#ThrowbackThursday Poetry: Boycott the Dark Girl

Welcome to Week 3 of Black Poetry Writing Month, the most controversial. Why? Some people might not like what the Black Arts Movement stood for— militancy, radical activism, not going quietly into the night…

But what I love most about this era is that black writers didn’t seek approval or acceptance, but demanded what was rightfully theirs, the innate freedoms due to all Americans. Because we are ALL AMERICANS.

The poets of this generation were unapologetic in their message, they didn’t care who they offended, they didn’t care if their opinions were unpopular. They only cared for the liberation of their people.

In a similar fashion, Beyoncé’s 2016 Super Bowl halftime performance of her song “Formation” was unapologetic in it’s message, and boy did it make some people angry! This brings us to today’s BlaPoWriMo throwback…

Boycott the Dark Girl

Boycott the dark girl!

Don’t tell them about race; Middle America
doesn’t want to face your afros and wide nose,
your full lips and round hips.

Boycott the dark girl!

Rip open your blouse, measure the humpback
on which a nation’s edifices are housed,
count the scars from raw cowhide
whipped in formation of a chokecherry plantation.

Boycott the dark girl!

Mend your heartstrings across the violin bridge,
play an empowering song with the bow of your fist.
Splash shades of brown through the stadium field—
a prism of acceptance, their politics must yield.

Boycott the dark girl!

A call for peace, an end to violence
is an attack, they say.
You were beaten, raped,
your genitals dissected and put on display.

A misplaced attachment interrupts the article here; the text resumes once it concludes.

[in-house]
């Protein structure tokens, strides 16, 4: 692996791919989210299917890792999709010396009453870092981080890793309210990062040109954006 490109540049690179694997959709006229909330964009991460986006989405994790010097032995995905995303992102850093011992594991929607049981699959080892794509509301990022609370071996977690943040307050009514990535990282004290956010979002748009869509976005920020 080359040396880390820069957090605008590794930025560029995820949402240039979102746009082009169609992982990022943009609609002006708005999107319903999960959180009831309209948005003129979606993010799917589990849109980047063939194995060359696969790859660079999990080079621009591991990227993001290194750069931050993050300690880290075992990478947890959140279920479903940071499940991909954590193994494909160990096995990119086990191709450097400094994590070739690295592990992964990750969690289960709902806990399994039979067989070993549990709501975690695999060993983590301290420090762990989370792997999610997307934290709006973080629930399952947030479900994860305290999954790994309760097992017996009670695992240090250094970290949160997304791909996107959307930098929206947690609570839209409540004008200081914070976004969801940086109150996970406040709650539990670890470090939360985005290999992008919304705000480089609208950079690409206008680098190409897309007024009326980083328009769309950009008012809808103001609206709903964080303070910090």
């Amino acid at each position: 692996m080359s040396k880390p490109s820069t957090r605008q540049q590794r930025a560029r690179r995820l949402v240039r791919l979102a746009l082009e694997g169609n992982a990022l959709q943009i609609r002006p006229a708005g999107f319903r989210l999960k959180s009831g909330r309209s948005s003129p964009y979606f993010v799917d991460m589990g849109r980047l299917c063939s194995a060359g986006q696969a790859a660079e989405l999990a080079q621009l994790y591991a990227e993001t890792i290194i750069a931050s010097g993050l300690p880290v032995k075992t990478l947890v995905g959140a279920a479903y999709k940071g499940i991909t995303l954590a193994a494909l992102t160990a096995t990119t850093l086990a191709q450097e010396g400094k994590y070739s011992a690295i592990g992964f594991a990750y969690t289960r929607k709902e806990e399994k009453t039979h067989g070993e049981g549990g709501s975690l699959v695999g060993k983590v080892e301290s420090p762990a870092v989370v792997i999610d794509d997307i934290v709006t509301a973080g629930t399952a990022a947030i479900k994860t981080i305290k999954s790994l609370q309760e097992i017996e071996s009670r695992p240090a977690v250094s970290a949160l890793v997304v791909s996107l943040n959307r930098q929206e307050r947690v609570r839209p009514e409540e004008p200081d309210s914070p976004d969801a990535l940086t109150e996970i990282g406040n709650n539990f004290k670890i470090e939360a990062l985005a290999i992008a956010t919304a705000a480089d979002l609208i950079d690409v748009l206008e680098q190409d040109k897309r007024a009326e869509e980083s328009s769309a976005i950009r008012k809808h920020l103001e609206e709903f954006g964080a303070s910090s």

Dance on the boycott, dark girl;

Hatred can’t make them turn you away.
Your purple skin is imperial; reclaim your domain
as you slay on the stage in Black Panther berets.


Originally published February 10, 2016.

3 thoughts on “#ThrowbackThursday Poetry: Boycott the Dark Girl

  1. Hi Nortina!

    Great, great poem. I loved every word and syllable. What’s interesting is that a biracial/other race boy made fun of a girl for her afro today.

    I gave him a quick education of what afros stood for and the bigger the fro the better. His jaw dropped! It is very sad(I say this often) that we are in this generation and there is still a lack of teaching that beautiful comes in all shades and features. We can not all look the same! Boring! Dark girls need love too. I always thought that girls/women with dark skin have the healthiest glow ever! Barely any marks and blemishes! I am brown but with blemishes LOL.

    Great Throwback.

    Liked by 1 person

    1. The education starts with us. Children will repeat the sins of their parents unless they’re taught differently. We’ve got to stop teaching kids that unless someone looks a certain way, then they’re ugly. That is so untrue! Everyone is different, and that’s what makes us beautiful, whether you’re dark skin or light skin, whether your hair is straight, curly, kinky, or locked.

      And as my mom once said, they’re not “blemishes,” they’re beauty marks. 🙂

      Liked by 1 person

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